US 89 highlighted in red; US 89T in blue
|Maintained by ADOT, City of Flagstaff|
|Length||136.49 mi (219.66 km)|
U.S. Route 89 (US 89) in the U.S. state of Arizona is a U.S. Highway that begins in Flagstaff and heads north to the Utah border northwest of Page.
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U.S. 89 begins at Flagstaff, Arizona. The highway proceeds north passing near Grand Canyon National Park and through the Navajo Nation. Near the Utah state line the highway splits into U.S. 89 and U.S. Route 89A. The Alternate is the original highway; what is now the main highway was constructed in the 1960s to serve the Glen Canyon Dam. The two highways rejoin in Kanab, Utah.
The main branch passes over the Colorado River just south of the Glen Canyon Dam and Lake Powell near Page then enters Utah. The Alternate branch crosses the Colorado River at Navajo Bridge and proceeds to the North Rim of the Grand Canyon before entering Utah.
Prior to 1992, 89 was at Nogales, Arizona. US 89 ran concurrently with Interstate 19 (I-19) until Green Valley. The route was taken (in a northerly direction) through Tucson via 6th Avenue, Congress Street and Granada Avenue. The route was carried out of Tucson via State Route 77 (SR 77). Further north it was carried via the Pinal Pioneer Parkway northwest out of Oracle Junction on SR 79. In Maricopa County, it ran concurrently with existing US 60 along Main Street in Mesa, Apache Boulevard and Mill Avenue in Tempe, then along Van Buren Street in Phoenix to Grand Avenue, then to Wickenburg. Departing Wickenburg, it followed US 93 and SR 89 to Prescott. Departing Prescott, the route followed present-day SR 89 to Ash Fork, then ran east concurrently with I-40 to Flagstaff.the southern terminus of US
In Flagstaff, US 89 ran along old Route 66, Milton Road and Santa Fe Avenue. The highway crossed the Little Colorado River at Cameron on the Cameron Suspension Bridge until 1959, when the bridge was retired and replaced by a parallel span.
On February 20, 2013, 89 was closed in both directions approximately 25 miles (40 km) south of Page due to a landslide that caused the roadway to buckle and subside. Traffic was re-routed via 45 miles (72 km) of secondary and tertiary roads on the Navajo Reservation. Alternate routes through Las Vegas, Nevada, or Hurricane, Utah, and Marble Canyon (US 89A) were also suggested. US 89T (see below) opened in August 2013 as a bypass of the closed section, utilizing Navajo Route 20 as an alignment.the main alignment of US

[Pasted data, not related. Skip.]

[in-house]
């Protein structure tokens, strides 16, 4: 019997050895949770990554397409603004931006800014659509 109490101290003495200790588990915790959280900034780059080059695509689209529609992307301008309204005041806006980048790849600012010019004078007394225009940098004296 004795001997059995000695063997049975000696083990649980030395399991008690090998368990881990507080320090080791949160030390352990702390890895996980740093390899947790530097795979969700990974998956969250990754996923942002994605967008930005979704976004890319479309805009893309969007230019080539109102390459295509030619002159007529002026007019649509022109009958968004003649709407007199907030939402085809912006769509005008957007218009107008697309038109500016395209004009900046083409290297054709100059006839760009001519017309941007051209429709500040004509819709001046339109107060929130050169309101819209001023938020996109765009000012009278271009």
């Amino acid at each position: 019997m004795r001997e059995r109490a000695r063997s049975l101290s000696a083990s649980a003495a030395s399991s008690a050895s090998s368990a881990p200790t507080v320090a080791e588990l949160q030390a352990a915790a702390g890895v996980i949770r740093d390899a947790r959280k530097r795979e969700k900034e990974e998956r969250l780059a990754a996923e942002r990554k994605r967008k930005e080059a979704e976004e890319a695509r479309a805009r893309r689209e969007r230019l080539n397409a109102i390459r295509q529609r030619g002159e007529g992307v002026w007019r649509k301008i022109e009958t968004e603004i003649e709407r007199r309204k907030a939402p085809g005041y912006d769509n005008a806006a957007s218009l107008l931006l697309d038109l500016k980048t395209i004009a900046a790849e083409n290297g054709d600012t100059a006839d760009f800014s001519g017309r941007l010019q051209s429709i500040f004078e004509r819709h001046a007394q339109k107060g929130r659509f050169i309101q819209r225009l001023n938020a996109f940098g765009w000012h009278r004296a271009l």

U.S. 89 reopened in March 2015 after a $25 million repair project.
The entire route is in Coconino County.
|Flagstaff||418.37||673.30||National southern terminus; former interchange, now at-grade T-intersection; highway continues west as I-40 BL/US 180|
|Cameron||465.21||748.68||Roundabout; eastern terminus of SR 64|
|||480.80||773.77||Western terminus of US 160|
|Bitter Springs||524.01||843.31||Southern terminus of US 89A; former US 89 north|
|Page||546.20||879.02||Western terminus of SR 98|
|Glen Canyon NRA||556.84||896.15||Continuation into Utah|
|1.000 mi = 1.609 km; 1.000 km = 0.621 mi|
|Length||46.17 mi (74.30 km)|
|Length||43.57 mi (70.12 km)|
U.S. Route 89T (US 89T or US 89X) was the designation for Navajo Route 20 (N20), a road running mostly parallel to US 89 in Arizona. Added to the Arizona state highway system in 2013, US 89T served as a temporary detour for a closed section of US 89. The route was 46.17 miles (74.30 kilometres) long.
The need for US 89T arose in February 2013, when a geological event caused a 150-foot (46 m) stretch of US 89 to buckle 25 miles (40 km) south of Page. The loss of this stretch of road forced detours for traffic entering the Page area from the south. The Navajo Nation declared a state of emergency. Motorists were rerouted on a 115-mile (185 km) detour via US 160 and SR 98 or a 90-mile (145 km) detour on N20, which had a 28-mile (45 km) unpaved stretch. At the same time, commute times into Page increased, and merchants in Page and the surrounding area lost significant business.
The Arizona Department of Transportation (ADOT) added the road to the state highway system as US 89T and quickly moved to get money ($35 million from the Federal Highway Administration's emergency relief project fund) and equipment to pave the road. As the Navajo had wanted to pave N20 for decades, and some design and environmental clearances had already been obtained, it took just 79 days to pave N20 in a project that might have otherwise taken more than a year. In addition to pavement, right-of-way and fencing to separate the road from the local livestock population were required. The improved road opened to traffic on August 29, 2013. Plans called for the road to be used for three years before the road reverted to Bureau of Indian Affairs jurisdiction.
Initially, the route lacked proper fencing, cattle guards, and pavement markings to support safe travel at higher speeds. As a result, US 89T was open to local traffic only at night, and posted speed limits as low as 25 miles per hour (40 km/h). As of October 15, US 89T restrictions were lifted following the installation of upgraded control features.